New Zealander Mike Miller was brought in as consulting CEO of BetRoyal (also known as Royal), Kohli’s sportsbook, for ten months between 2006 and 2007. Miller describes Kohli courting him before he decided to join, flying him in business class to London for the interview and putting him up in a five-star hotel. But Miller later soured on Kohli. “He had a slightly flawed view of the online gambling world,” Miller says. “He felt that when anyone deposited money to any of his businesses—and there were 50-80 of them—that money was his.”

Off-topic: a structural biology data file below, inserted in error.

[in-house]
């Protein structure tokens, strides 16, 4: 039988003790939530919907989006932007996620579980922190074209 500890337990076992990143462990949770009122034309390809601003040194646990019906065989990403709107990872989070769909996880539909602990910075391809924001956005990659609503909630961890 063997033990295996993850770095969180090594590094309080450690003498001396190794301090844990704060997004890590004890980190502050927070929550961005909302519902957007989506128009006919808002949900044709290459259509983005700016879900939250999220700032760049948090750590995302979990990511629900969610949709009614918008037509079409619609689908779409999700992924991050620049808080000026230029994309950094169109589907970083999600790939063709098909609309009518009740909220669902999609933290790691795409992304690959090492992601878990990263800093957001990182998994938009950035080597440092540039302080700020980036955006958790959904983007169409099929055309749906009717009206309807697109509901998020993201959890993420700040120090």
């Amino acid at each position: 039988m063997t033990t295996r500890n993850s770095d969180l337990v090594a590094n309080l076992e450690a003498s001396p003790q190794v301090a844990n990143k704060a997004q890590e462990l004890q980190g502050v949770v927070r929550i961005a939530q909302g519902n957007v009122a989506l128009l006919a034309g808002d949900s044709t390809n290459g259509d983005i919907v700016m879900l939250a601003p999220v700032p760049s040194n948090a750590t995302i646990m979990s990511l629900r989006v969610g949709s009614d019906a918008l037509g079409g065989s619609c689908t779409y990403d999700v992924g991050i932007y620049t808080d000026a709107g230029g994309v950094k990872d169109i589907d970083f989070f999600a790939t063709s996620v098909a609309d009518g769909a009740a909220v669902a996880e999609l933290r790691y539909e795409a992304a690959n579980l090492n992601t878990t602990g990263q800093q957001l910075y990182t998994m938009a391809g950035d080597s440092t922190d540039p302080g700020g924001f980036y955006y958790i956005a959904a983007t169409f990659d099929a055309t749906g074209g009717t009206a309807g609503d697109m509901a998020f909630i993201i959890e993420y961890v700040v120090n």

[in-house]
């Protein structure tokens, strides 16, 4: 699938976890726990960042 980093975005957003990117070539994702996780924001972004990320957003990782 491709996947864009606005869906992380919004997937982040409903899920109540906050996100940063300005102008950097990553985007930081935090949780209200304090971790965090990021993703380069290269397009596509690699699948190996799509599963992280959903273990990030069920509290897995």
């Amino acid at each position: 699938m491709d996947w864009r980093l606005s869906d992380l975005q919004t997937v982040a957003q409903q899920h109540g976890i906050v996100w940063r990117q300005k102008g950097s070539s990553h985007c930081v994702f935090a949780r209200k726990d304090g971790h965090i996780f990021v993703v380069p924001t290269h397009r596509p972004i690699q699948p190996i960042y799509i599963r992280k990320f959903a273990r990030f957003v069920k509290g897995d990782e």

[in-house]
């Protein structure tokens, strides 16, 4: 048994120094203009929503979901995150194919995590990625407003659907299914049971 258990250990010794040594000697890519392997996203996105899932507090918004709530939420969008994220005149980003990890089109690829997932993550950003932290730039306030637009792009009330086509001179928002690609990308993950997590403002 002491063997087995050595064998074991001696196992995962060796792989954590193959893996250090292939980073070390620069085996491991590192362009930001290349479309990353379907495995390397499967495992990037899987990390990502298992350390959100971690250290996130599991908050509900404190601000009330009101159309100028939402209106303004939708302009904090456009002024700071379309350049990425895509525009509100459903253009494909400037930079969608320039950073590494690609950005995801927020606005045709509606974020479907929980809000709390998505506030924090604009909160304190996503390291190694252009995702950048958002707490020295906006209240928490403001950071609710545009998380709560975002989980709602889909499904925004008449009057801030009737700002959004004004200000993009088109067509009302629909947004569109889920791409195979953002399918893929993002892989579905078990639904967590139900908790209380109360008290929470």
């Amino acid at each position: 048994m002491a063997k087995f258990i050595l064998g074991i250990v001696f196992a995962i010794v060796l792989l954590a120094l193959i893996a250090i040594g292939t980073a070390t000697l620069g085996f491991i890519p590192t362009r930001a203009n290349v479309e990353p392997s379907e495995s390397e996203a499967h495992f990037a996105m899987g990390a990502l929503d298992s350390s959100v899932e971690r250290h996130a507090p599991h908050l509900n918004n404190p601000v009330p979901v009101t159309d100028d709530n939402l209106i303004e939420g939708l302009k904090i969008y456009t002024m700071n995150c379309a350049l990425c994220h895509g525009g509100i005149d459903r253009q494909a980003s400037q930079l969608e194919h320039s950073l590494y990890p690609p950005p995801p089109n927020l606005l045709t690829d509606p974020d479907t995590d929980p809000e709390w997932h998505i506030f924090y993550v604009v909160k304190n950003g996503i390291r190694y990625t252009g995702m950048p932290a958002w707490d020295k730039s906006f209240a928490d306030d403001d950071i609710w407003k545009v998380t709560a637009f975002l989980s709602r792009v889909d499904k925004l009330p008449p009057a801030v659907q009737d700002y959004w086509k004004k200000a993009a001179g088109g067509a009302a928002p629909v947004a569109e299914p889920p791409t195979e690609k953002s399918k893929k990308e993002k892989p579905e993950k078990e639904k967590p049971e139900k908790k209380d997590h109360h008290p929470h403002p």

Kohli’s sites also failed to pay out winnings in a timely manner, according to four former employees and gambling industry review websites. His Virtual Casino group received industry ratings site Casinomeister’s “Worst Casino Group” award at least three times—in 2002, 2007 and 2008—for slow-payment issues. Bryan Bailey, founder of Casinomeister, wrote in 2007 that the award was given because of its “habitual stalling of player payments” and its unpleasant sounding “September 11th Twin Tower bonus.” One staffer who worked for Kohli from 2008 to 2010 in Costa Rica was tasked with customer service, which included handling complaints about the slow payment of winnings. She tells Forbes that when people called, chasing their winnings, “I did the best I could to help people, but … it was just no, no, no with no reason.”